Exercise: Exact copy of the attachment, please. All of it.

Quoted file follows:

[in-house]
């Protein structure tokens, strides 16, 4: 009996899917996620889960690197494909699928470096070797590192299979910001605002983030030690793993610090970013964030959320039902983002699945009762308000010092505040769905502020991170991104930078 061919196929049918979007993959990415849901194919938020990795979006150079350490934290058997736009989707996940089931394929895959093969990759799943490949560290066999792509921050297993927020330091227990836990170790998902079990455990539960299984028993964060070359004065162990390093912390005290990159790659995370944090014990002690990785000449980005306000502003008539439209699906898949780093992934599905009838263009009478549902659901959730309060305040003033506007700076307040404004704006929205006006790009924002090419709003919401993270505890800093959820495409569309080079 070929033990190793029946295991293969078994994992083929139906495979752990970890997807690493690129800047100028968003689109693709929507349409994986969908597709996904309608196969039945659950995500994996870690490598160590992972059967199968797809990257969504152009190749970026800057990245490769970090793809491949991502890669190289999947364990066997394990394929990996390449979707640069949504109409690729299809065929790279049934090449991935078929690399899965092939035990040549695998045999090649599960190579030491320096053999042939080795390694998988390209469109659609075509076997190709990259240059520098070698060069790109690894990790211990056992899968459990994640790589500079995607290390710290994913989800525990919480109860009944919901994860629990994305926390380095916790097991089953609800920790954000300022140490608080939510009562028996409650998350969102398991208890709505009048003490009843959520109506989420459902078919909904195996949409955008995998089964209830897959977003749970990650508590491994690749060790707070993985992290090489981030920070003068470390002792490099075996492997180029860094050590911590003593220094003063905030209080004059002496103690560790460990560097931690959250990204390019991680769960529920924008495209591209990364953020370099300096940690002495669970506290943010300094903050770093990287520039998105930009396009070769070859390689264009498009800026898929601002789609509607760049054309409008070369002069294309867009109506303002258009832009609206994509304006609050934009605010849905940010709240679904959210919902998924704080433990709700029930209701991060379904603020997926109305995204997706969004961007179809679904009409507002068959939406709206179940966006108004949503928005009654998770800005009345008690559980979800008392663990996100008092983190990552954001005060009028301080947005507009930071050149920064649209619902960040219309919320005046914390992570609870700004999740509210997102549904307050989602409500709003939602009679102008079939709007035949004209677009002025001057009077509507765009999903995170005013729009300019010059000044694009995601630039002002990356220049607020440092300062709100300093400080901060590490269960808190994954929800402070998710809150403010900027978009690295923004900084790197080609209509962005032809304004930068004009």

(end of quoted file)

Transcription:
[in-house]
């Protein structure tokens, strides 16, 4: 009996899917996620889960690197494909699928470096070797590192299979910001605002983030030690793993610090970013964030959320039902983002699945009762308000010092505040769905502020991170991104930078 061919196929049918979007993959990415849901194919938020990795979006150079350490934290058997736009989707996940089931394929895959093969990759799943490949560290066999792509921050297993927020330091227990836990170790998902079990455990539960299984028993964060070359004065162990390093912390005290990159790659995370944090014990002690990785000449980005306000502003008539439209699906898949780093992934599905009838263009009478549902659901959730309060305040003033506007700076307040404004704006929205006006790009924002090419709003919401993270505890800093959820495409569309080079 070929033990190793029946295991293969078994994992083929139906495979752990970890997807690493690129800047100028968003689109693709929507349409994986969908597709996904309608196969039945659950995500994996870690490598160590992972059967199968797809990257969504152009190749970026800057990245490769970090793809491949991502890669190289999947364990066997394990394929990996390449979707640069949504109409690729299809065929790279049934090449991935078929690399899965092939035990040549695998045999090649599960190579030491320096053999042939080795390694998988390209469109659609075509076997190709990259240059520098070698060069790109690894990790211990056992899968459990994640790589500079995607290390710290994913989800525990919480109860009944919901994860629990994305926390380095916790097991089953609800920790954000300022140490608080939510009562028996409650998350969102398991208890709505009048003490009843959520109506989420459902078919909904195996949409955008995998089964209830897959977003749970990650508590491994690749060790707070993985992290090489981030920070003068470390002792490099075996492997180029860094050590911590003593220094003063905030209080004059002496103690560790460990560097931690959250990204390019991680769960529920924008495209591209990364953020370099300096940690002495669970506290943010300094903050770093990287520039998105930009396009070769070859390689264009498009800026898929601002789609509607760049054309409008070369002069294309867009109506303002258009832009609206994509304006609050934009605010849905940010709240679904959210919902998924704080433990709700029930209701991060379904603020997926109305995204997706969004961007179809679904009409507002068959939406709206179940966006108004949503928005009654998770800005009345008690559980979800008392663990996100008092983190990552954001005060009028301080947005507009930071050149920064649209619902960040219309919320005046914390992570609870700004999740509210997102549904307050989602409500709003939602009679102008079939709007035949004209677009002025001057009077509507765009999903995170005013729009300019010059000044694009995601630039002002990356220049607020440092300062709100300093400080901060590490269960808190994954929800402070998710809150403010900027978009690295923004900084790197080609209509962005032809304004930068004009």